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A bit of background:

My fiancé is moving to the UK within the immediate future and I am looking to move out of my parent's home into a rented property for 6 months to live with her, while we search for a home to buy of our own.

This will be my first time living outside of my parents' home so I want to make sure I have a budget in place with a rough estimate of the living expenses we will incur.

The rent for a 1 bedroom flat that I found is £650 p/m and I was trying to figure out what our expenditure would be after utility, internet & council tax.

I checked the local council website and the property I wish to rent appears to be in band C (which according to the local council website is £1683.58 gross charge).

I believe this is the price for 12 months?

The tenancy period I have discussed with the letting agency is 6 months, by which time my fiancé and I would have hopefully found a place to buy of our own.

Will I have to pay for the entire 12 months of council tax - for a 6 month tenancy period? Or is it calculated based on the amount of time I will be renting?

As an additional question (if I may); what other expenses should I be taking into consideration - other than energy, water, internet?

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When you move in, you’ll become liable to pay the council tax for the remainder of the tax year, but you can arrange to pay in monthly instalments. And when you move out, what you owe will be adjusted to account for the unused period, so you should basically be able to stop paying at that point.

You’ve pretty much taken account of all the property-based regular outgoings for a tenant. Add in drainage (but it’s included in the water bill, so you’re probably accounting for it already) and a landline (which you’ll need for xDSL Internet even if you don’t want it for voice).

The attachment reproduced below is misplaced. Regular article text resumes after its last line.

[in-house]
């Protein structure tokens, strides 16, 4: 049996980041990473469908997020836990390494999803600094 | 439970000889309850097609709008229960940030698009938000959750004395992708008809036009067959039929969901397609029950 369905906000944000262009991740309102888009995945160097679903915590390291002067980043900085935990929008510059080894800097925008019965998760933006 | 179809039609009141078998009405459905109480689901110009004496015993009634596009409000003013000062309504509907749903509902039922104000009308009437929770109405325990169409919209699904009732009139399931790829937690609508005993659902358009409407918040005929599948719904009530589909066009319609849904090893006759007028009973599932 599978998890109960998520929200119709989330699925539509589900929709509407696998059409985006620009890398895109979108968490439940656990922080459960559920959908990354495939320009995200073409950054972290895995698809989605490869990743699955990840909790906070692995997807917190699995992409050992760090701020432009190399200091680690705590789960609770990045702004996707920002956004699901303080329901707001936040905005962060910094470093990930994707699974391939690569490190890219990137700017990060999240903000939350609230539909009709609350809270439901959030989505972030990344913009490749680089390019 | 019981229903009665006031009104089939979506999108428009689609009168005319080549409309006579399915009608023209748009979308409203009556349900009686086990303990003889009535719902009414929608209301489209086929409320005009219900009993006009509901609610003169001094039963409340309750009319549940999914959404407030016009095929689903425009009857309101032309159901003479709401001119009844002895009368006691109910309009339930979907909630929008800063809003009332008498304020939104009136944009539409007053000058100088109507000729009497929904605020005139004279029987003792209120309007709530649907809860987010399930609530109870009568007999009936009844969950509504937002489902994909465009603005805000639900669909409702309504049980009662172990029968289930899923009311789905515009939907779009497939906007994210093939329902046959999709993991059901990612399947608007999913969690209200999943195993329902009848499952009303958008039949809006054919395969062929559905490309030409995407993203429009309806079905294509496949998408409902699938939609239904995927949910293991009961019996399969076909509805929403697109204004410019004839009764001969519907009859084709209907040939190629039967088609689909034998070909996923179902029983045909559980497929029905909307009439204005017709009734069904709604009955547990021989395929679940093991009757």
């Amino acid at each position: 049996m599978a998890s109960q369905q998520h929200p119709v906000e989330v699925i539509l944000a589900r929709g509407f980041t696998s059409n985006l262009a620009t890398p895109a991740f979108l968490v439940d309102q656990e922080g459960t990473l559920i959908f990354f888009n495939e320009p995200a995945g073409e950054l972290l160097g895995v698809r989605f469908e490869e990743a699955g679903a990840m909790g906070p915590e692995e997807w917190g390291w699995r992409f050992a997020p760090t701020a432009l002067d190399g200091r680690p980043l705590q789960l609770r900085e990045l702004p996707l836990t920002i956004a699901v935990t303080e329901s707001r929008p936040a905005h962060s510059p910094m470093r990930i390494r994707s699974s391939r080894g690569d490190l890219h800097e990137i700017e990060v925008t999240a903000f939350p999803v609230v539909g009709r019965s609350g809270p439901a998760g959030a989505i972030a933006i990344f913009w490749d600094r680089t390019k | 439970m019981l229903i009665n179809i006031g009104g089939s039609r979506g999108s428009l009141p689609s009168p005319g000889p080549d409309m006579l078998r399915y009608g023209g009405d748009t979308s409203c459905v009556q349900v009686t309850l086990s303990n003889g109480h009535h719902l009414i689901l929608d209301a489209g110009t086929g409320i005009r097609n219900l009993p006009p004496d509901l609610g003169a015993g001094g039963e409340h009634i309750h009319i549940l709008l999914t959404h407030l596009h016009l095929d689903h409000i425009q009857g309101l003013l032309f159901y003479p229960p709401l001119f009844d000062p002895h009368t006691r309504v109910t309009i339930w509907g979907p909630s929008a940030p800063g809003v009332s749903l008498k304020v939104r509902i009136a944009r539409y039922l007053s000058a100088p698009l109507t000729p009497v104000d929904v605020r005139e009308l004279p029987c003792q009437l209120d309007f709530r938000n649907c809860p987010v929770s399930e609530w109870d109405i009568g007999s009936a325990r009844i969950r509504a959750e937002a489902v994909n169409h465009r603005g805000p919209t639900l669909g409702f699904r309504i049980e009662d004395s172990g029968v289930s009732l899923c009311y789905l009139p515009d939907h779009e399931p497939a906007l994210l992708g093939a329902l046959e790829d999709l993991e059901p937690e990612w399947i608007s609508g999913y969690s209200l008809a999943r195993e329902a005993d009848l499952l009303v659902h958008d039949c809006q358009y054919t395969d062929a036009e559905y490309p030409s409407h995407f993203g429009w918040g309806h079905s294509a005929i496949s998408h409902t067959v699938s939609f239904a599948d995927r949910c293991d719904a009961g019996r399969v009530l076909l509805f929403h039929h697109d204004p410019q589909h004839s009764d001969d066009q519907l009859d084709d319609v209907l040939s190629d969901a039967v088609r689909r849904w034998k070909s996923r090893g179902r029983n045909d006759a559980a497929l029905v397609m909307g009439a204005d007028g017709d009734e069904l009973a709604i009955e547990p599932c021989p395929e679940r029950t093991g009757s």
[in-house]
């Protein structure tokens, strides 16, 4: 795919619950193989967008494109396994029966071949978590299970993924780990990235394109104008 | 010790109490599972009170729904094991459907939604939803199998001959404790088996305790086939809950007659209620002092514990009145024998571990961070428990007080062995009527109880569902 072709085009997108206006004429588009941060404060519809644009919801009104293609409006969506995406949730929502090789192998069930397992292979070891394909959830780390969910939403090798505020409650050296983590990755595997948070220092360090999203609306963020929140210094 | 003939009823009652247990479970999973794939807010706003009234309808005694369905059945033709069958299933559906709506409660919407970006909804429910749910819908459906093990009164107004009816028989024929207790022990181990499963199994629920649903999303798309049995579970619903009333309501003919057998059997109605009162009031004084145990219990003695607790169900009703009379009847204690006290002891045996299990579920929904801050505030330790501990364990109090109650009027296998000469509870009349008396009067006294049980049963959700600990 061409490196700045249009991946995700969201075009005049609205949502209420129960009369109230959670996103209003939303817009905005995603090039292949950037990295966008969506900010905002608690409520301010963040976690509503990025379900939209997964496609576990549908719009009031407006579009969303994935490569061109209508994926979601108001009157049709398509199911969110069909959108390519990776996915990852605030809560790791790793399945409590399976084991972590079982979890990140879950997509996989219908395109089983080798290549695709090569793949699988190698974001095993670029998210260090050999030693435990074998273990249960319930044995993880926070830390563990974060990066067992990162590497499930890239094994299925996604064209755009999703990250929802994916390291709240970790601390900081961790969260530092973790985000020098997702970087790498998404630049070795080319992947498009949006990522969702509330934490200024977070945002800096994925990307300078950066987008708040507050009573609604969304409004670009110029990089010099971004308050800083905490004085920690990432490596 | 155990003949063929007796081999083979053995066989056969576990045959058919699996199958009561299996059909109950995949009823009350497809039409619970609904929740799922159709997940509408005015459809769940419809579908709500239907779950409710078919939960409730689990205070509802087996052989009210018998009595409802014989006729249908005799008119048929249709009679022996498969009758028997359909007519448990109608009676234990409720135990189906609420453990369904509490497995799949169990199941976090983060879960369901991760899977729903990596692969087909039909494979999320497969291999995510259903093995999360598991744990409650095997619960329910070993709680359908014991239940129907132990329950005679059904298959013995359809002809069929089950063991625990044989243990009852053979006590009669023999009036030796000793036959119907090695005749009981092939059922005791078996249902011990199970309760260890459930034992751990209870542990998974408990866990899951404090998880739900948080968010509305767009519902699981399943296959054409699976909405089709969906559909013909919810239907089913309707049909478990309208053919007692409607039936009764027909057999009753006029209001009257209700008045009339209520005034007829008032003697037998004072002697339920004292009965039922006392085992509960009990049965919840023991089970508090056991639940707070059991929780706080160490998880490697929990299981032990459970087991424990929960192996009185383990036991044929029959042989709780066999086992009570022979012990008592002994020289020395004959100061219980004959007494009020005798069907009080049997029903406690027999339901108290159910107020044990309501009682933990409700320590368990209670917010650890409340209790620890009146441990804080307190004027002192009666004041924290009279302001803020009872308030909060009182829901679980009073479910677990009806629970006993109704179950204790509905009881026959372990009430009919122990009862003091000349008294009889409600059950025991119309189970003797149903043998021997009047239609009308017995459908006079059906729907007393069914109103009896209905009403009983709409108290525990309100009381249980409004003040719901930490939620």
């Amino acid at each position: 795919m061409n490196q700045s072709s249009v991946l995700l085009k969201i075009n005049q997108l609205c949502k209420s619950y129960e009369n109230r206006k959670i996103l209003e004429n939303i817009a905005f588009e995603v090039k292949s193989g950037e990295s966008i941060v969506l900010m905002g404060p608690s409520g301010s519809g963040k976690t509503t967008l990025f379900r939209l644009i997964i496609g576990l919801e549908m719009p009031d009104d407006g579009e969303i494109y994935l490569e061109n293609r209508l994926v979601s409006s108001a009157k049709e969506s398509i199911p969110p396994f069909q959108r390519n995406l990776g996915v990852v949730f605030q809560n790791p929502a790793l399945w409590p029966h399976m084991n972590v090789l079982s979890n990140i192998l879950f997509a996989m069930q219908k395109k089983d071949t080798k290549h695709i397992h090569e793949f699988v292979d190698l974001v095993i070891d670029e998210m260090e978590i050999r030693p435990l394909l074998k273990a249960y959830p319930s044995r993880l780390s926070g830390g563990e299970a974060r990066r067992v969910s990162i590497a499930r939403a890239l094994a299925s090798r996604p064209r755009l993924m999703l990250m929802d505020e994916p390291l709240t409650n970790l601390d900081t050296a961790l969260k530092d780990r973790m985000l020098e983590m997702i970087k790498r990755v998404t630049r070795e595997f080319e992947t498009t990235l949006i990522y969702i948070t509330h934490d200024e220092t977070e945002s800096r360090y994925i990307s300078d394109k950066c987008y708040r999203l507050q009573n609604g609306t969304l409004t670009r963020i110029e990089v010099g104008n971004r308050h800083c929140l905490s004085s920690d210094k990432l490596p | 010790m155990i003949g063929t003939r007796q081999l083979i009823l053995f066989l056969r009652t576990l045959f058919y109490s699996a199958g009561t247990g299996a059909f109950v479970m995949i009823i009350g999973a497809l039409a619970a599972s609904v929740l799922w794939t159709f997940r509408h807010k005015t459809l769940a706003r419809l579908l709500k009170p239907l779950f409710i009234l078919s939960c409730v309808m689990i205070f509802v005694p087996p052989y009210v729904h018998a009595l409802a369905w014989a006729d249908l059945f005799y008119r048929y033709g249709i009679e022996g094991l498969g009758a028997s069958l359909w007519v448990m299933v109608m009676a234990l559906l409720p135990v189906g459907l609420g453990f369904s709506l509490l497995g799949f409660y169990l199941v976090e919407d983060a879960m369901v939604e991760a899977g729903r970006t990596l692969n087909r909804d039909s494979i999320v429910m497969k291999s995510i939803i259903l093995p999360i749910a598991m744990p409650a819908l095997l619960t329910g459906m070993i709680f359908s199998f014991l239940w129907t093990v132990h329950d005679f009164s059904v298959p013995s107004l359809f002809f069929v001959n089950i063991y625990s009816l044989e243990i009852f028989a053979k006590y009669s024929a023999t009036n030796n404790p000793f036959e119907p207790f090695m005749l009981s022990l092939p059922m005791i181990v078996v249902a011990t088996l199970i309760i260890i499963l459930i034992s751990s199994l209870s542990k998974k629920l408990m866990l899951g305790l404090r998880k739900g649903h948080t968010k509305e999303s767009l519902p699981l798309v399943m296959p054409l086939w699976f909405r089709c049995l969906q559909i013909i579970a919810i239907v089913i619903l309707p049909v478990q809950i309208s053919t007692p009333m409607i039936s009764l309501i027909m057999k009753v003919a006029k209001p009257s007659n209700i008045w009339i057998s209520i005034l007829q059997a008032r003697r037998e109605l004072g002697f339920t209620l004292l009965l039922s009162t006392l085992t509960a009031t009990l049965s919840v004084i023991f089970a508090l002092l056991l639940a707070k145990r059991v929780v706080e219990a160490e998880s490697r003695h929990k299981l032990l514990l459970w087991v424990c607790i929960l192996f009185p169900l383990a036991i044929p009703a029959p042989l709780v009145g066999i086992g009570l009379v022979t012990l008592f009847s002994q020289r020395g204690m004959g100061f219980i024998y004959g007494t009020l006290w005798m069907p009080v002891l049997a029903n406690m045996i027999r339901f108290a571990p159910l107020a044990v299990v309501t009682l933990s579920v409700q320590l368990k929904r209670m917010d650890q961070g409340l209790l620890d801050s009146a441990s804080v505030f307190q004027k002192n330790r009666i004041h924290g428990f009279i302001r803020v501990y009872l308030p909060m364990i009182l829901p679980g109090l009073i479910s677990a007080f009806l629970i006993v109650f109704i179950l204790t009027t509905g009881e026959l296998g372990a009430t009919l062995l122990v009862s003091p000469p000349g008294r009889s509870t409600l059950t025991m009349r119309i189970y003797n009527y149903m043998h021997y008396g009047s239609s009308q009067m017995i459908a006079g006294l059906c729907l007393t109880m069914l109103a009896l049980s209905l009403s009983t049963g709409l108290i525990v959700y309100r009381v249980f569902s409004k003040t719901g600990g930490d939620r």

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    Thanks for the answer. Just so I understand this correctly; I can pay monthly, for 6 months and then when I move out, I won't have to pay the rest (for that particular property)? – nopassport1 Nov 7 '20 at 20:16
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    @nopassport1 There may be some small adjustment depending on exact numbers of days, but that’s basically right. – Mike Scott Nov 7 '20 at 20:28
  • Re: paying monthly – a lot of councils offer payment in 10 instalments rather than 12. Which would mean you're paying c.£168 a month April–January, but with February and March off. (I'm sure this is because it suits councils not us, but as it happens this can be handy when there are winter energy bills to pay.) But when you move out it's all reconciled pro rata, so you'll either get money back or have to pay a top up. – marktristan Nov 9 '20 at 10:16
  • Re landline, you're probably already accounting for this, too, as ASA rules state that ISPs must advertise the full price of broadband packages incl. any line rental necessary for ADSL service. The line rental should be itemised on your bills. Theoretically, you could have line rental from one company and broadband from another, but that poses all sorts of potential problems, is basically nowhere to be found, and line rental is pretty much standardised at £19/mth anyway. – Jivan Pal Nov 18 '20 at 21:28
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I'd also add the following to your list:

  • Contents insurance - I assume your landlord is covering building insurance, you need insurance for your possessions.
  • Increased fuel and travel costs - Living with your parents, you probably car share a lot more than you realise, plus you will also be travelling more to go back and see them.
  • Food - You don't say what your current arrangement is with your parents, but food for two people is probably minimum £50 a week.
  • Going out - You're going to be living with your fiancé for the first time away from your parents. Accept that you will be going out a fair bit (life is for living after all) and make sure you budget this part honestly.
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  • +1 for contents insurance! Tenants often forget. – marktristan Nov 9 '20 at 10:12

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